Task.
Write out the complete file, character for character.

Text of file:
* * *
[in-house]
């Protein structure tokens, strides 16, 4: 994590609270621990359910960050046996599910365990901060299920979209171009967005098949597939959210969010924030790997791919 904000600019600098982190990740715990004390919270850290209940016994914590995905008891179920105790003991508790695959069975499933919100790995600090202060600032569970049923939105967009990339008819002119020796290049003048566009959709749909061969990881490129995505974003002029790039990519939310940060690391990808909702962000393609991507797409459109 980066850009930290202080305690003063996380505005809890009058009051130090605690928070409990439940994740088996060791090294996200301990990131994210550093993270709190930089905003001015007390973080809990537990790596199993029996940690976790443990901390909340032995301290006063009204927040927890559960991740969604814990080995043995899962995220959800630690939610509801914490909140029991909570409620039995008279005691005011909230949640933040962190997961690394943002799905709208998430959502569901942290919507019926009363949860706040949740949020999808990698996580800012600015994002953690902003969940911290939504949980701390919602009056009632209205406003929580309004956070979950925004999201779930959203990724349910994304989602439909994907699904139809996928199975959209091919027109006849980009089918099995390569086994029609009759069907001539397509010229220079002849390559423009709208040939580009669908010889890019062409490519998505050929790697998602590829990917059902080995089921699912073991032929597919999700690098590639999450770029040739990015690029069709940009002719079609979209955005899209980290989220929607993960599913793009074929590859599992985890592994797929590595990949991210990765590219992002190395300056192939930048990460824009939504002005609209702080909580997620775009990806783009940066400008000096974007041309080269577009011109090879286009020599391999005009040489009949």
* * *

[in-house]
């Protein structure tokens, strides 16, 4: 994590609270621990359910960050046996599910365990901060299920979209171009967005098949597939959210969010924030790997791919 904000600019600098982190990740715990004390919270850290209940016994914590995905008891179920105790003991508790695959069975499933919100790995600090202060600032569970049923939105967009990339008819002119020796290049003048566009959709749909061969990881490129995505974003002029790039990519939310940060690391990808909702962000393609991507797409459109 980066850009930290202080305690003063996380505005809890009058009051130090605690928070409990439940994740088996060791090294996200301990990131994210550093993270709190930089905003001015007390973080809990537990790596199993029996940690976790443990901390909340032995301290006063009204927040927890559960991740969604814990080995043995899962995220959800630690939610509801914490909140029991909570409620039995008279005691005011909230949640933040962190997961690394943002799905709208998430959502569901942290919507019926009363949860706040949740949020999808990698996580800012600015994002953690902003969940911290939504949980701390919602009056009632209205406003929580309004956070979950925004999201779930959203990724349910994304989602439909994907699904139809996928199975959209091919027109006849980009089918099995390569086994029609009759069907001539397509010229220079002849390559423009709208040939580009669908010889890019062409490519998505050929790697998602590829990917059902080995089921699912073991032929597919999700690098590639999450770029040739990015690029069709940009002719079609979209955005899209980290989220929607993960599913793009074929590859599992985890592994797929590595990949991210990765590219992002190395300056192939930048990460824009939504002005609209702080909580997620775009990806783009940066400008000096974007041309080269577009011109090879286009020599391999005009040489009949």